Presentation Title

Legacy Sites and the Implications of Exploitation of Indigenous Lands

Panel Title

Legal and Policy Contexts for Stewarding Indigenous Land and Sacred Sites

Presenter Bio

Postdoctoral Research Scholar with the School of Sustainable Engineering and the Built Environment at Arizona State University

Dr. Carrie Nuva Joseph (Hopi) is a Postdoctoral Scholar within the Department of Sustainable Engineering and the Natural Environment at Arizona State University. She received her Ph.D. from the University of Arizona’s Department of Soil, Water, and Environmental Science. She specializes in the chemical and biogeophysical relationships between natural and engineered landscapes impacted by hazardous waste and human disturbance. Her interdisciplinary efforts include research on climate change impacts, human exposures to anthropogenic contaminants, hydrology, and water resource management in Indigenous communities. Using a holistic lens, Dr. Joseph’s work informs decision-making in science and policy, to advance social equity and data sovereignty efforts in marginalized populations. Dr. Joseph is a recipient of numerous honors and award including her previous department’s 2019 Outstanding Dissertation Award and the National Congress of American Indian’s 40 under 40 in Indian Country. Carrie is a citizen of the Hopi Nation, where she was born and raised. She is of the Coyote clan and child of the Snow clan from the Village of Moencopi.

Presentation Description

There are approximately 15,000 defense-related abandoned uranium mines located in 14 states with an estimated 75% on federal and tribal land. Of those locations, over 500 abandoned mines and 1100 features are in the Four-Corners region. Uranium mill tailings, often referred to as legacy waste, comprise the largest volume of any category of radioactive waste in the Nation. U.S. agencies have invested resources to understand the latest science and technology to improve the long-term management strategies for the clean-up of uranium mill tailings sites; however, what often gets left at the hindsight is how land disturbance as a result of extraction has unjustly positioned Indigenous People to respond to the unique challenges this presents in their communities. In this talk Dr. Joseph will 1) briefly discuss the historical implications of nuclear defense industries on Indigenous People, 2) expand on the science and engineering behind the evolution of the management of legacy sites, and 3) discuss how Indigenous-driven methodologies and policy can be used as a tool to protect impacted lands.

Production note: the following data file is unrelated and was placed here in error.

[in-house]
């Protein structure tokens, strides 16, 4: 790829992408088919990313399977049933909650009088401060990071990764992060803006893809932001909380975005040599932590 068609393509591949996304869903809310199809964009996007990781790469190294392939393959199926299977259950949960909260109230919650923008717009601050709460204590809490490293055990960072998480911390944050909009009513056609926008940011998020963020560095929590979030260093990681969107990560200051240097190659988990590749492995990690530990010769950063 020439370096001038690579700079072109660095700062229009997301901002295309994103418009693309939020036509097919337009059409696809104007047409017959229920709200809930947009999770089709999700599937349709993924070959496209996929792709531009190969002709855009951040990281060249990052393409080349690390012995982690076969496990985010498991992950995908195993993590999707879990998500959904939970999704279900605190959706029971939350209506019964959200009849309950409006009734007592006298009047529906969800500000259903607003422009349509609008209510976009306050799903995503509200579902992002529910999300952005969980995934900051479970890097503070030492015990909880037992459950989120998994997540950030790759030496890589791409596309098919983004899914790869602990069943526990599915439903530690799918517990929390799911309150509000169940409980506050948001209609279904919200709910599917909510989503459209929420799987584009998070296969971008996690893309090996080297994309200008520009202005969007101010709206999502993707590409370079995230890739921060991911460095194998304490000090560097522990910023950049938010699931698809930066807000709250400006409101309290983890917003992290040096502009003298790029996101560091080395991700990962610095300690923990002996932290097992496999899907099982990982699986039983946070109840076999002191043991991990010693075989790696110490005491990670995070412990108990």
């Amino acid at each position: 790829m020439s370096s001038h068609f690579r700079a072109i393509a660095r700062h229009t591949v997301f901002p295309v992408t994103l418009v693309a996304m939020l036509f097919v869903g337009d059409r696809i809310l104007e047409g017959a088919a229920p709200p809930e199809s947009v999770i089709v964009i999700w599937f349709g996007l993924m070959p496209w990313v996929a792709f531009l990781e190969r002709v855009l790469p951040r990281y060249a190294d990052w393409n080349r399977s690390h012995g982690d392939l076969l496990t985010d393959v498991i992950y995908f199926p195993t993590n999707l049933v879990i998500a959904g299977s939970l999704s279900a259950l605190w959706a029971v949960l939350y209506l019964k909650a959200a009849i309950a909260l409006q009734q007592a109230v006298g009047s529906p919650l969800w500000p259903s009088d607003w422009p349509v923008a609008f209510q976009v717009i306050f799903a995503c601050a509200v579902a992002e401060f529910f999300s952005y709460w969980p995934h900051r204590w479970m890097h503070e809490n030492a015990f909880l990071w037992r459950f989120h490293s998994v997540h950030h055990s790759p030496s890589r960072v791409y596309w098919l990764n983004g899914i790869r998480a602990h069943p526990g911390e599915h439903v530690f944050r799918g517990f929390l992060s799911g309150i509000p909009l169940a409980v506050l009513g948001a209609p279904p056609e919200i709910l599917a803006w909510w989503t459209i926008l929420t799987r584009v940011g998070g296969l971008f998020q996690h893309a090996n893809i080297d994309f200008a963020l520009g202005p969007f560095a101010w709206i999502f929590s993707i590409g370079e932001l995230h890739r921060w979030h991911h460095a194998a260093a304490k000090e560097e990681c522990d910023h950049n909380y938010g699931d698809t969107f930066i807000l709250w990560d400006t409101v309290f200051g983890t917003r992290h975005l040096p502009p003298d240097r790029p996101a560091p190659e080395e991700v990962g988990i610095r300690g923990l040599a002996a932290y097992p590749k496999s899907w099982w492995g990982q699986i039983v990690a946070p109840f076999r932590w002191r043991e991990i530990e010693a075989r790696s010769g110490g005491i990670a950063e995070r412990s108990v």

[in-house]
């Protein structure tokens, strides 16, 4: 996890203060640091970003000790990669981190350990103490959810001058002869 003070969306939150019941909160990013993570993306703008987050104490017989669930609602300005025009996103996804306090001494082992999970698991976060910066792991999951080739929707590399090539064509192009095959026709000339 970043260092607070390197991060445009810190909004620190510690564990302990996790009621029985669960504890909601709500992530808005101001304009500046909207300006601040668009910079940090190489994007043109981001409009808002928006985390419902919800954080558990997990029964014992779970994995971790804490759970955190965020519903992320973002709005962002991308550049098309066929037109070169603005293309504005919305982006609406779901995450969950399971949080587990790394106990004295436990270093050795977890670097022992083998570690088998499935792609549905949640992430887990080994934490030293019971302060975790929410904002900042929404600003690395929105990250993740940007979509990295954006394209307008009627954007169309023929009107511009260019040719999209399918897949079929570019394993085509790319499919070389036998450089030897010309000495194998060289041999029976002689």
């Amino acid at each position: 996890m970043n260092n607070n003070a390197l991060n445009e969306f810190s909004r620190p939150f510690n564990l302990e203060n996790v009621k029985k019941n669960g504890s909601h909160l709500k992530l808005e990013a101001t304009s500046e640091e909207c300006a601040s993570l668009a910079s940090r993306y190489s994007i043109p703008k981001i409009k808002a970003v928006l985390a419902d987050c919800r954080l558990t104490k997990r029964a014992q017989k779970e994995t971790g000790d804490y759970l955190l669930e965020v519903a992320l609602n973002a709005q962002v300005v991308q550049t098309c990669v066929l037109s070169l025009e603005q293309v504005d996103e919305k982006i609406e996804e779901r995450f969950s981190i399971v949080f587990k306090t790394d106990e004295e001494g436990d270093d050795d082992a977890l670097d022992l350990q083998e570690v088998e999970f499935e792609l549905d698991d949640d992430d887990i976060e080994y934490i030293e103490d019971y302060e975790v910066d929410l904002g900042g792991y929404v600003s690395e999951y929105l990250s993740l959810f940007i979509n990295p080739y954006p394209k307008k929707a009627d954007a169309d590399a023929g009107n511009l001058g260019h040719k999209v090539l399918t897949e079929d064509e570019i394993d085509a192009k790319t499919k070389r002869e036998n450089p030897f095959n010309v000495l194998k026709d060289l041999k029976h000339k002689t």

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Mar 16th, 4:00 PM Mar 16th, 6:00 PM

Legacy Sites and the Implications of Exploitation of Indigenous Lands

There are approximately 15,000 defense-related abandoned uranium mines located in 14 states with an estimated 75% on federal and tribal land. Of those locations, over 500 abandoned mines and 1100 features are in the Four-Corners region. Uranium mill tailings, often referred to as legacy waste, comprise the largest volume of any category of radioactive waste in the Nation. U.S. agencies have invested resources to understand the latest science and technology to improve the long-term management strategies for the clean-up of uranium mill tailings sites; however, what often gets left at the hindsight is how land disturbance as a result of extraction has unjustly positioned Indigenous People to respond to the unique challenges this presents in their communities. In this talk Dr. Joseph will 1) briefly discuss the historical implications of nuclear defense industries on Indigenous People, 2) expand on the science and engineering behind the evolution of the management of legacy sites, and 3) discuss how Indigenous-driven methodologies and policy can be used as a tool to protect impacted lands.